Using great titles and intro sentences are so critical to the success of your blog. Not only do they grab the attention of your reader, great titles and introductory sentences seduce search engines like Google into sending you even more readers.
Choose Great Titles
Titles introduce your reader to your subject; it’s the lure that attracts the fish.
I like to use titles that:
- Ask questions – your readers know immediately what they will find in the post: the answer to the question. Questions are one of the best ways to capture a reader’s interest. I try to use as many question titles as possible because I’ve found that those posts tend to get the most hits.
Why Hate Auditors? Where is the IS in CISA? What Needs to be on a GOOJ Card? Do Your Security Cameras Give Good Customer Service?
- Contain the words “How to” – people love to learn new things, and a couple good “how to” posts will draw more traffic to your blog than anything else. I have a lot of “how to” posts on my blog, but most of them don’t contain those words (see the next bullet). Personally, I only put those words in the title if I can’t find a shorter, more direct way to title the post. Either way, I always tag those posts as “how to” posts.
How to Pass Certification Exams How to do an Easy Server Share Audit How to Avoid Friendly Infections
- Are simple and straightforward – the best title is short and to the point, no extra words and easy to remember.
Teach Yourself ACL PWC Resignation Letter Diagram of Typical IT Audit
Test Your Internal Control Knowledge (Quiz)
- Make a play on words or sound strange – these titles can be a little dangerous as they tease the reader, but may not tempt them enough because the reader can’t be sure which goods will be delivered. I put a lot of humor in my blog, but I use these types of title sparingly.
You May Kiosk the Bride History of Data Analytics (a la Coderre) System Down + Humor – Calls = :)
Choose Great Introductory Sentences
The first sentence of your post should do the following:
- Introduce the main point of your post, or at least some provide direction as to where you’re headed.
- Contain the key words of the post, which should also be in your post title.
The first sentence continues the work of your title: drawing people in and keeping them reading. The reason the first sentence needs to contain the key words of your post is so that your first sentence appears in search engines. Let me demonstrate this from one of my posts, Where is the IS in CISA?.
Here’s how the first sentence used to read:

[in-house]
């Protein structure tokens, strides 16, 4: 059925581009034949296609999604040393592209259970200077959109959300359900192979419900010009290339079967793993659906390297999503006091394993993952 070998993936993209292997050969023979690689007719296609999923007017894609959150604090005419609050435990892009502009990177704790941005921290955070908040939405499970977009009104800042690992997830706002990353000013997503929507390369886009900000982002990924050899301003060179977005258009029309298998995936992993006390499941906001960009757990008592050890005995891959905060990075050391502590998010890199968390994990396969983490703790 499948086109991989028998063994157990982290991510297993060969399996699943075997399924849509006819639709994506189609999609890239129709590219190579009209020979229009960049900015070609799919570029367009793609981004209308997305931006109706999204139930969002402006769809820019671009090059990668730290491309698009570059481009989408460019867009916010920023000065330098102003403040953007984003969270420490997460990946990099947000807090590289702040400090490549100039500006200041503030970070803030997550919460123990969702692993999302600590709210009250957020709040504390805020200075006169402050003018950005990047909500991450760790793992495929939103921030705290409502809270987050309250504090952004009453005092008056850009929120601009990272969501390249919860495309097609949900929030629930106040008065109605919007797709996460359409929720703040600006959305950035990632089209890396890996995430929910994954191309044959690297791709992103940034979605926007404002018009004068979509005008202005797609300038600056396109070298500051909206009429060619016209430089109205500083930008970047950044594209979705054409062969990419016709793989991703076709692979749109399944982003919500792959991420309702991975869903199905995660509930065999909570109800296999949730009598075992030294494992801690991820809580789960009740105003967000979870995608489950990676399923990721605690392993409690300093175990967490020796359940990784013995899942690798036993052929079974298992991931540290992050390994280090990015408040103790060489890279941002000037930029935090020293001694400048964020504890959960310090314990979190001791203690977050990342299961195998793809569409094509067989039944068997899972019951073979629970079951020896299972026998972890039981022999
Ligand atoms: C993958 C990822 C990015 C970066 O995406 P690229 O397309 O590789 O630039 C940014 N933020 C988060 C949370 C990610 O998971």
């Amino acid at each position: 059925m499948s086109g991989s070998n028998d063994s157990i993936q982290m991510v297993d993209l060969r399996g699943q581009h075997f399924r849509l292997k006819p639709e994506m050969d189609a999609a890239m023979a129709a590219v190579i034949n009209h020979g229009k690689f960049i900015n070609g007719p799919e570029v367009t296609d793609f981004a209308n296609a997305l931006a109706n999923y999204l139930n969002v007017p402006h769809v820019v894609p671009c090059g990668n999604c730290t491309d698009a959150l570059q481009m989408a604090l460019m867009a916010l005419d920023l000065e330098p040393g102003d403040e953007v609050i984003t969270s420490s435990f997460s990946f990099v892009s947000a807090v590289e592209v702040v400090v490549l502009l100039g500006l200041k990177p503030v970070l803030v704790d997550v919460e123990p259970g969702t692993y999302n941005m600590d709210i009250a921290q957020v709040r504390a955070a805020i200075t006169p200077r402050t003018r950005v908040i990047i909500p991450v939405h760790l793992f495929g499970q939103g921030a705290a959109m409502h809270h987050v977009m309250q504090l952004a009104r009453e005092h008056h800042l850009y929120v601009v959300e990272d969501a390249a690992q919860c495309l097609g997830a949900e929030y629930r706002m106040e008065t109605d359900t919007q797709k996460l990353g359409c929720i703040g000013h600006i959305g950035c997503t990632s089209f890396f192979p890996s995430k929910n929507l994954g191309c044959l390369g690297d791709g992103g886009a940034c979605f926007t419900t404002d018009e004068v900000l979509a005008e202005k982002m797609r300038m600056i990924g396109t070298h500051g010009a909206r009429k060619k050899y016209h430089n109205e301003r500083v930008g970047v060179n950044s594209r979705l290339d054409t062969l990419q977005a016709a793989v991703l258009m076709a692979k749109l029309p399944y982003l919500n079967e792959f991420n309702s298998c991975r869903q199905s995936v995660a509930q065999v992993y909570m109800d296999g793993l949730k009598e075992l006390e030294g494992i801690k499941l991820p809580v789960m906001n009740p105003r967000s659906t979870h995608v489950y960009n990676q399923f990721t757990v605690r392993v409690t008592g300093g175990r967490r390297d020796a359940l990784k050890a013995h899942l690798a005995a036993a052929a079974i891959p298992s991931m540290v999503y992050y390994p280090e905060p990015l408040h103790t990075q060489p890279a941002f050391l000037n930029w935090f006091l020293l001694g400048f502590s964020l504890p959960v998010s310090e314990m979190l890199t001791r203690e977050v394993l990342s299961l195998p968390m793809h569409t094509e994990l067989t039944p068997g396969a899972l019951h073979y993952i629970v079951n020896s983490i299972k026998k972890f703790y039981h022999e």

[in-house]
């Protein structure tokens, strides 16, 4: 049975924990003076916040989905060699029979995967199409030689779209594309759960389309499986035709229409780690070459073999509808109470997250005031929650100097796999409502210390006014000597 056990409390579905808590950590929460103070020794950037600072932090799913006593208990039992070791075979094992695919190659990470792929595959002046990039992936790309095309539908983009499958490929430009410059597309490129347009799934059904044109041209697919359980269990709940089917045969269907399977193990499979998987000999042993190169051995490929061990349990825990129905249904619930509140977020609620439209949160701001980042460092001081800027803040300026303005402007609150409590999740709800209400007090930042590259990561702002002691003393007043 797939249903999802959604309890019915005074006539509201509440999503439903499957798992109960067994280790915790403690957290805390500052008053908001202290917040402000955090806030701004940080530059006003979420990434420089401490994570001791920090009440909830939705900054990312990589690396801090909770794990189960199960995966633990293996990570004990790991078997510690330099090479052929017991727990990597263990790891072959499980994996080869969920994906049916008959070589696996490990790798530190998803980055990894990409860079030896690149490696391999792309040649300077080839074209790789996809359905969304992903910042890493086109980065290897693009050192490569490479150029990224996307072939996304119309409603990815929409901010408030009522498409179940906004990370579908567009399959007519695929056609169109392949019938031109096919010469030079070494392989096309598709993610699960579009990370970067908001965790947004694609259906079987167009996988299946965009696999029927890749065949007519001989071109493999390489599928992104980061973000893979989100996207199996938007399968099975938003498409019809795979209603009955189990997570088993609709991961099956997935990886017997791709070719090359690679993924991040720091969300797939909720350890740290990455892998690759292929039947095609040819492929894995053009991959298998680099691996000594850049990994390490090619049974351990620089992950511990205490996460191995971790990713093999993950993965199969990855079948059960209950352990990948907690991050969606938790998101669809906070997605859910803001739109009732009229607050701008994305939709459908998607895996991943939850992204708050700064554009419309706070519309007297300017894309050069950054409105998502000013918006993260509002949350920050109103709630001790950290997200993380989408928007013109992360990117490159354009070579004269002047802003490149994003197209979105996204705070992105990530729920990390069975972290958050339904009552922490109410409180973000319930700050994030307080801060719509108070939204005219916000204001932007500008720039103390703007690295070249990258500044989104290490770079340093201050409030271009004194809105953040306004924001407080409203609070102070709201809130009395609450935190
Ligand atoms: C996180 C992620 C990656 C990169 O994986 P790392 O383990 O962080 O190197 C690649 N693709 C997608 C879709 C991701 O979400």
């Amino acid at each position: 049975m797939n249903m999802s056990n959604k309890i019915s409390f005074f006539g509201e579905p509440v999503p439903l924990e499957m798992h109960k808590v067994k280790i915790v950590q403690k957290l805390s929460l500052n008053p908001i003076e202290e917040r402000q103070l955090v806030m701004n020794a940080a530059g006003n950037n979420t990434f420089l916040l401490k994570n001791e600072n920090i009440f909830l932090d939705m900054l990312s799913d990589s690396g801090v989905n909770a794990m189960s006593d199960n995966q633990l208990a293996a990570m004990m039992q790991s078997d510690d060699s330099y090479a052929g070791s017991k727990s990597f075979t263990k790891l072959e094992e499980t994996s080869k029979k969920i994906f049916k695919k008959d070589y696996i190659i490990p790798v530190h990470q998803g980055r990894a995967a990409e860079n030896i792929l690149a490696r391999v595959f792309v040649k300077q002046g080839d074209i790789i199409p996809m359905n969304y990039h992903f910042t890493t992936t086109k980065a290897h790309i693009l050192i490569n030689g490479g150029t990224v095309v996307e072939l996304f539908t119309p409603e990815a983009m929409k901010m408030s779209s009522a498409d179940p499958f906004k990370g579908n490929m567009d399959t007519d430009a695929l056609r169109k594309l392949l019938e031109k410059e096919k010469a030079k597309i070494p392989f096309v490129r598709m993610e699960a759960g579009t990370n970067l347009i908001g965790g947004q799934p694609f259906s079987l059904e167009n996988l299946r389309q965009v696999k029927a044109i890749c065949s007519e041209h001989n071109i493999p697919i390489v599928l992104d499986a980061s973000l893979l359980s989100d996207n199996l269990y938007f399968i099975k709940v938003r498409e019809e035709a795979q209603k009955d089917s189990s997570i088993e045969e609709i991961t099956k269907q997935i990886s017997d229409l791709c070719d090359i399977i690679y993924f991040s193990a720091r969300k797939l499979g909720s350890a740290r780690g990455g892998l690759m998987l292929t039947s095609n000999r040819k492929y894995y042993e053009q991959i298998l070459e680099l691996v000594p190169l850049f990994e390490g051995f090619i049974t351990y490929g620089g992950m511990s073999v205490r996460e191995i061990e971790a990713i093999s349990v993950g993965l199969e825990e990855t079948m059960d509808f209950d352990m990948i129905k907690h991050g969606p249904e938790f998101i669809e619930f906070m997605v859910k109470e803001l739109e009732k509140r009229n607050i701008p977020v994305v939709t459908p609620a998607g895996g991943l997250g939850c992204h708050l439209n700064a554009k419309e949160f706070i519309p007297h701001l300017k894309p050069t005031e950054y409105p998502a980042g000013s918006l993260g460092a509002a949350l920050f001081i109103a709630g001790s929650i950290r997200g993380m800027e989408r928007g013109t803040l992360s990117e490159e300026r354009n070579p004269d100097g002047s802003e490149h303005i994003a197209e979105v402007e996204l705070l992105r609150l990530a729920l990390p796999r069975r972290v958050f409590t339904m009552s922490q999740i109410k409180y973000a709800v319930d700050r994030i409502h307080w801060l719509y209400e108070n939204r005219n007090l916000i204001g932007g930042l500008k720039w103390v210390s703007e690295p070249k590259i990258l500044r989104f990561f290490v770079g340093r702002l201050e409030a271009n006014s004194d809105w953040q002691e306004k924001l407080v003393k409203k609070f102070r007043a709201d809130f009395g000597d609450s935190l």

Now I understand why so many IT auditors don’t really know much about IT (or IS) and security–and in my opinion aren’t worth hiring for that and several other reasons (for more info, see my series of “interviewing auditors” series that starts with Interviewing IT Auditors).
My key word, CISA, isn’t in the first sentence. As a result, when Google listed my post using CISA as a search term, Google displayed the third sentence in the post, which DOES have the term (see below). However, this sentence doesn’t tell the reader the direction the post is taking, but mentions a theory being tested, but the reader doesn’t know what the theory is or why he should care about it.
The other problem with this original sentence is that it’s cluttered. So I revised it as follows:
Why do so many IT auditors who pass the CISA know so little about IS and security–and in my opinion aren’t worth hiring?
Isn’t that much better? Read the whole post here.
My Other Bad Examples
I used to waste the first paragraph of many of my posts with useless words that meant little to readers, search engines, or RSS feeds:
1) Every guest post by Skyyler started with, yep, “Guest post by Skyyler”. Skyyler writes good stuff and I appreciate what he brings to my blog (especially readers), but let’s admit it, most readers don’t search for Skyyler’s posts by his name (shout out if you do!). He’s not that famous yet (sorry, bud), so why clutter up the page and search engine results with his byline? Now I give him credit at the end of his posts. He’s okay with that. UPDATE: I gave him his own ITauditSecurity account, so his posts now say “BY SKYYLERACL”.